Will Theresa May’s Florence speech break the Brexit deadlock?


Labour member of the House of Lords and Co-Chair of Policy Network

Brexit is proving an existential threat to the British Conservative party. ‘Brexit means Brexit’ has proved to be one of the most meaningless aphorisms invented by politicians to cover up their own lack of a coherent strategy for the UK’s future. The June 2016 offered the electorate a simple binary choice: Remain or Leave. But the reality is that Leaving offers a range of multiple choice options, each of which has limited attractions and when specified, might not command majority support as against the status quo.

Until recently Brexit supporters pointed to the ‘clarity’ provided by Theresa May’s Lancaster House speech in January. Though couched in the reassuring rhetoric of Britain seeking a “deep and special partnership with the EU”, the whole approach of the Lancaster House speech was based on a fundamental contradiction: that Britain can leave the EU in order to “take back control” of its “borders, laws and money” and at the same continue to enjoy, as David Davis put it to the House of Commons in December 2016, “exactly the same benefits” as Britain does now as full members. There was precious little willingness to explain to the British public the trade-offs that are inevitably involved in the UK’s EU departure. As a result the Brexit negotiations made little progress, while the ‘national strategy’ for Britain’s future remained lost in Channel fog.

Mrs May’s Florence speech on September 22nd was billed as an appeal to our European partners to generate momentum in the Brexit negotiations. In reality it proved a failed exercise in papering over the European divisions in her Conservative party, which were on full display in the 4000 word essay which Boris Johnson published six days before it, setting his ‘vision’ of Brexit.

The Conservative party has historically been the most successful vote winning machine in British political history. In office for two thirds of the twentieth century, and having emerged as the major governing party in the three general elections held since the 2008 financial crisis, Brexit now poses an existential threat to Conservative unity.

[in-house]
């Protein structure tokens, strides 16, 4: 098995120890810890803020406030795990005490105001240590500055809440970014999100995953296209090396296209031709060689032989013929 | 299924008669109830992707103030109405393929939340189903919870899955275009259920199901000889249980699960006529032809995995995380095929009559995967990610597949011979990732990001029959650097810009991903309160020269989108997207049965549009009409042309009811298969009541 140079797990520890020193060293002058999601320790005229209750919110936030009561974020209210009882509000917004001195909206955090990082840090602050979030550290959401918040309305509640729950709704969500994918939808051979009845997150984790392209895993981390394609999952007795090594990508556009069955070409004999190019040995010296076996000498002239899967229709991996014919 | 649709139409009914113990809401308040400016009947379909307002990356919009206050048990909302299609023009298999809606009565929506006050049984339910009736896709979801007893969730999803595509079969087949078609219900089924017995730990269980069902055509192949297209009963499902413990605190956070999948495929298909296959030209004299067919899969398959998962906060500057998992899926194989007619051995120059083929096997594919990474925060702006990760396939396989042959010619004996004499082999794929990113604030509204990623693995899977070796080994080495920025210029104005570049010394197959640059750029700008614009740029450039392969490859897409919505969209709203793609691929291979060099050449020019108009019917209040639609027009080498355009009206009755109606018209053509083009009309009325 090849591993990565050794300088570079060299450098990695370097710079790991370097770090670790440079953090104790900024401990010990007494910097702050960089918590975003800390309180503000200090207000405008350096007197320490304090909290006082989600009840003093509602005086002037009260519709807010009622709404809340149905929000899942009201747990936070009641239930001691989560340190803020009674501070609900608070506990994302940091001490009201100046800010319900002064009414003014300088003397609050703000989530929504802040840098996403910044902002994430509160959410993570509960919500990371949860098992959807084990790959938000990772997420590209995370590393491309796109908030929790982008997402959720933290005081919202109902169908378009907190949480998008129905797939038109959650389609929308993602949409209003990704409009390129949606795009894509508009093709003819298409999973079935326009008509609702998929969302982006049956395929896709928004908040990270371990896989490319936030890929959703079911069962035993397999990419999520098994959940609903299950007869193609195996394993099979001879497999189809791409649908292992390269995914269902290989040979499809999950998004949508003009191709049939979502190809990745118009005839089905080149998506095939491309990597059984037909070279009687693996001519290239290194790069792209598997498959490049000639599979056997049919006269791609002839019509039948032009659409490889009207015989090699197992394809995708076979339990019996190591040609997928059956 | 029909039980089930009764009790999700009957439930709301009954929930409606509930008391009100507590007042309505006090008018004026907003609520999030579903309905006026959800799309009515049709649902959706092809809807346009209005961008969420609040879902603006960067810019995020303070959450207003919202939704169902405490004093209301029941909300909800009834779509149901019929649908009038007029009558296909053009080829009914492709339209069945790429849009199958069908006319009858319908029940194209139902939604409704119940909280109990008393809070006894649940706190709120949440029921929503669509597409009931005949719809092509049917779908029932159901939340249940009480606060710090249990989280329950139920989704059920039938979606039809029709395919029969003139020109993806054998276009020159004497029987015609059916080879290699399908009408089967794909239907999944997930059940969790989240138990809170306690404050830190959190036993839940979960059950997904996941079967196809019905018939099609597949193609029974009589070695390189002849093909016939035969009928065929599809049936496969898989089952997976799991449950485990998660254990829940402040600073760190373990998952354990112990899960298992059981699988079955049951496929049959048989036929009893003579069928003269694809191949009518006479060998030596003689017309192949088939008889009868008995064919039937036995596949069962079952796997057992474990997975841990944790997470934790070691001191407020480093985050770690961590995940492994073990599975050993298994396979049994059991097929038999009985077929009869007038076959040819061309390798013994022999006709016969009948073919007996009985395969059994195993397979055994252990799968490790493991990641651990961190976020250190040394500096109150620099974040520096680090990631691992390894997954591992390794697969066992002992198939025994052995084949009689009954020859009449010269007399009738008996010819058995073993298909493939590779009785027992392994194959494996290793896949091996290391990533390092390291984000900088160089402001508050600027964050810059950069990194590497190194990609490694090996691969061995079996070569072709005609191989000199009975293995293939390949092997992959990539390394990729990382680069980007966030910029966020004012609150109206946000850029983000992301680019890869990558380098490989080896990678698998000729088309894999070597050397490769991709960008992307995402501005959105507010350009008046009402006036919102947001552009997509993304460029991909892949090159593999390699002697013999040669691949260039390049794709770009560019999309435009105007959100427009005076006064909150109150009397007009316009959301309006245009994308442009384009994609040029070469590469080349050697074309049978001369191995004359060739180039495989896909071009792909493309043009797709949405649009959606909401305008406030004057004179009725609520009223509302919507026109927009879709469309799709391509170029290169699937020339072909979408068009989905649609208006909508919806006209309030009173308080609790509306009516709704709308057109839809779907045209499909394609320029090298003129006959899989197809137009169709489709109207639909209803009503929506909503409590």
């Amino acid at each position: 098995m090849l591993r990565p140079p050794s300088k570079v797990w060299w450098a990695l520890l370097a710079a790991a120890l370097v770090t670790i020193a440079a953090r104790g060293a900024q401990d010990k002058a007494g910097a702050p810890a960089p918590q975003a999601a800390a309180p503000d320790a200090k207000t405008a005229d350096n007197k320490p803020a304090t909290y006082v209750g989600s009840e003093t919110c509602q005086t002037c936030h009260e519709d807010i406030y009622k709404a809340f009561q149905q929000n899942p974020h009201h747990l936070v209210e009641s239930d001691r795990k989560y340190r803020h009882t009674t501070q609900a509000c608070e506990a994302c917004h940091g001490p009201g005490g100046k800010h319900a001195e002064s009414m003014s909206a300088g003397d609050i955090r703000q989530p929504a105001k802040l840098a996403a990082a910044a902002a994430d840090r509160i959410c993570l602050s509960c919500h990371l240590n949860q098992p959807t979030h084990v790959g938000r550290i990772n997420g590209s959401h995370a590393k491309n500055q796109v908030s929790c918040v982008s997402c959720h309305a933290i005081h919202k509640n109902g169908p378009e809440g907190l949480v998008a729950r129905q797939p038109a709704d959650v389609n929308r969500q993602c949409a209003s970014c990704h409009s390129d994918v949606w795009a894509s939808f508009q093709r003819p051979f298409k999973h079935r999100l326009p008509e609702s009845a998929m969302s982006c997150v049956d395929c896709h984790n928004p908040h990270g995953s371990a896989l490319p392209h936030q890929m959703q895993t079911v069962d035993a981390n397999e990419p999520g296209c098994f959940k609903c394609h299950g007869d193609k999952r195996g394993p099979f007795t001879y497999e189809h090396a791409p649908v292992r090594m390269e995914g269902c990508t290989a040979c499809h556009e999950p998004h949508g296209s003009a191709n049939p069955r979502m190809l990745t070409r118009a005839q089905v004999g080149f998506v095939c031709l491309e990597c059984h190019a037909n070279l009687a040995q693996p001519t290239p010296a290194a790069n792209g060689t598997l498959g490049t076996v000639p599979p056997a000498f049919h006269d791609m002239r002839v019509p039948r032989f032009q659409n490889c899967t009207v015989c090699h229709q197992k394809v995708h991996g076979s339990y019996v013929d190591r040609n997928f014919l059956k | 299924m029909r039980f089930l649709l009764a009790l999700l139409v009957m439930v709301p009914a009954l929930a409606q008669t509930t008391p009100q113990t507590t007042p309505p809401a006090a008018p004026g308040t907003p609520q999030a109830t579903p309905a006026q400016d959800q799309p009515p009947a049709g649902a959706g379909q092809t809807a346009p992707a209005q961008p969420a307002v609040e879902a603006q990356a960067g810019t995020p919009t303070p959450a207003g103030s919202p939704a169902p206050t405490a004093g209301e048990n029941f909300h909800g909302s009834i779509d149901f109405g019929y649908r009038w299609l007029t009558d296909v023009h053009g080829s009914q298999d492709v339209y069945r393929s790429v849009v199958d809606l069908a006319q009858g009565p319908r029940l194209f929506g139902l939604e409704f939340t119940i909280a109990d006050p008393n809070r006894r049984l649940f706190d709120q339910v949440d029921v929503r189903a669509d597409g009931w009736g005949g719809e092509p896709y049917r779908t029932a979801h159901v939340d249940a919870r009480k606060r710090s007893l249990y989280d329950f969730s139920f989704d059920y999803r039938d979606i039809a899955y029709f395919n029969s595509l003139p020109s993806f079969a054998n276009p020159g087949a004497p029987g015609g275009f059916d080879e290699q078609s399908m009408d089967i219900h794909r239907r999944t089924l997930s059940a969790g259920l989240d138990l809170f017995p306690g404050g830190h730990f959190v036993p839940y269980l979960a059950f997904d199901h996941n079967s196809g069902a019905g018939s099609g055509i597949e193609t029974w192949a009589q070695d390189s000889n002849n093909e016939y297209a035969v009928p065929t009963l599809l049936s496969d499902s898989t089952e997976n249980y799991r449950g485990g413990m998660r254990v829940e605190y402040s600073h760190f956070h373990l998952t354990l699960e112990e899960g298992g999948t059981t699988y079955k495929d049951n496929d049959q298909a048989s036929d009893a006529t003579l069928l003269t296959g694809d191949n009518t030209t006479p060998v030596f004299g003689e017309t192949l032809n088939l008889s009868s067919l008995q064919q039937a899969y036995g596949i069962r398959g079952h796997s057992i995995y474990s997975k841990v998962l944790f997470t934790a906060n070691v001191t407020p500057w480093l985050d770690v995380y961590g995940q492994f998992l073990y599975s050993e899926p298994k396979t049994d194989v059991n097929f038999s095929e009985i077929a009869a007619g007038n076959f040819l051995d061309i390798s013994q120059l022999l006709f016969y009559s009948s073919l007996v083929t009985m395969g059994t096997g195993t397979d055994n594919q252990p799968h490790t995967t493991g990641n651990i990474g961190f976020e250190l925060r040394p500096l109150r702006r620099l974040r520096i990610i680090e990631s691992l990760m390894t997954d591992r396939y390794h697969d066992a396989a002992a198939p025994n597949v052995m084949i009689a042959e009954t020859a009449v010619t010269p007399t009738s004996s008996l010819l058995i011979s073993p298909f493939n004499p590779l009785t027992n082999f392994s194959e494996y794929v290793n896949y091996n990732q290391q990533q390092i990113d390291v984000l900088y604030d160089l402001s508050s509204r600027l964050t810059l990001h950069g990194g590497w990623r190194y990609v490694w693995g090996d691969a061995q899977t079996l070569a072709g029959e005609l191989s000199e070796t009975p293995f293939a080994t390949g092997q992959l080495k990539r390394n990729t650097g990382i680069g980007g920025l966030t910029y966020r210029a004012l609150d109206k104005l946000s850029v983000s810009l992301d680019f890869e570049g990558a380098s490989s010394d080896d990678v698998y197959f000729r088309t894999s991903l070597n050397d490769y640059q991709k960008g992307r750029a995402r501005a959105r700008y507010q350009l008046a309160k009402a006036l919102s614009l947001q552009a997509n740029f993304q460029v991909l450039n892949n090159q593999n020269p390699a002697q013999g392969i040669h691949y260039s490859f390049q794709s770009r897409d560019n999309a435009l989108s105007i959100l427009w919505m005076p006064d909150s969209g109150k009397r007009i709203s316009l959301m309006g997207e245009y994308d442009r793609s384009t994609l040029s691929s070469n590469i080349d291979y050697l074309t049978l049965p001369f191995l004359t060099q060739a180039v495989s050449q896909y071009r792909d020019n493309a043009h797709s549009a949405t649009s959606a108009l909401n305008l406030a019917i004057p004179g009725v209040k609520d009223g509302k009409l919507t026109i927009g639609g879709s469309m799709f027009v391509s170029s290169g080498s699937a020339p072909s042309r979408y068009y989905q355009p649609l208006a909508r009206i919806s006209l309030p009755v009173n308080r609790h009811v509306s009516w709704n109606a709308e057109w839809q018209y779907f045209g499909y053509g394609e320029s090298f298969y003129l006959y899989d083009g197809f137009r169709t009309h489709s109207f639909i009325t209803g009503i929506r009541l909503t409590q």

For Conservative political strategists there is only one sensible route forward. First, Conservative party unity can only be maintained by delivering Brexit, or as Boris Johnson describes it “Independence Day”, on March 31st, 2019. Only one Conservative MP, Kenneth Clarke, voted against the invocation of Article 50. While there are more committed pro Europeans in the Conservative parliamentary party than the government’s overall majority of 13, this is only likely to increase pressure internally for a ‘soft Brexit’, not stop Brexit altogether.

Secondly, if the party is to have a chance of defeating Labour in a general election at any stage between ‘Independence Day’ and the end of the current five year parliament in June 2022, it must at all costs avoid a ‘Hard Brexit’ that leads to a sudden economic shock. Economic growth in the UK is already slowing. Firms are delaying investment decisions and in the case of the City, setting up new offices on the Continent.

Hence the central proposal of Theresa May’s Florence speech for a transition period that maintains as much of the economic ‘status quo’ as possible for a limited period, which the Prime Minister declared in her speech should “as of now” be two years. If I was a Brexiteer I would be alarmed by this loose formulation. It would be toxic in the Conservative party to suggest that any transition might stretch beyond the date of the next general election and give Labour an opportunity to campaign for a different approach to Brexit.

The Brexiteers appear to have gone along with this new policy. However some cling on to the illusion that a bespoke transition deal can be negotiated for the UK in which Britain would cease to be a member of the Single Market and Customs Union but retain most of the benefits. Yet the only transition deal available from the EU 27 will be one that maintains the obligations as well as benefits of continued membership of the Single Market and Customs Union for the length of the transition. For sovereigntists who are obsessed with ending the jurisdiction of the ECJ in the UK, this will be a difficult pill to swallow. They will also have to explain to Leave voters that contrary to the claims they made in the June 2016 referendum campaign, ‘freedom of movement’ will not end until, at the very least, the final date of the transition period and that, contrary to the (false) promise that Leave would result in £350m extra a week for the NHS, continuing contributions will have to made to the EU budget.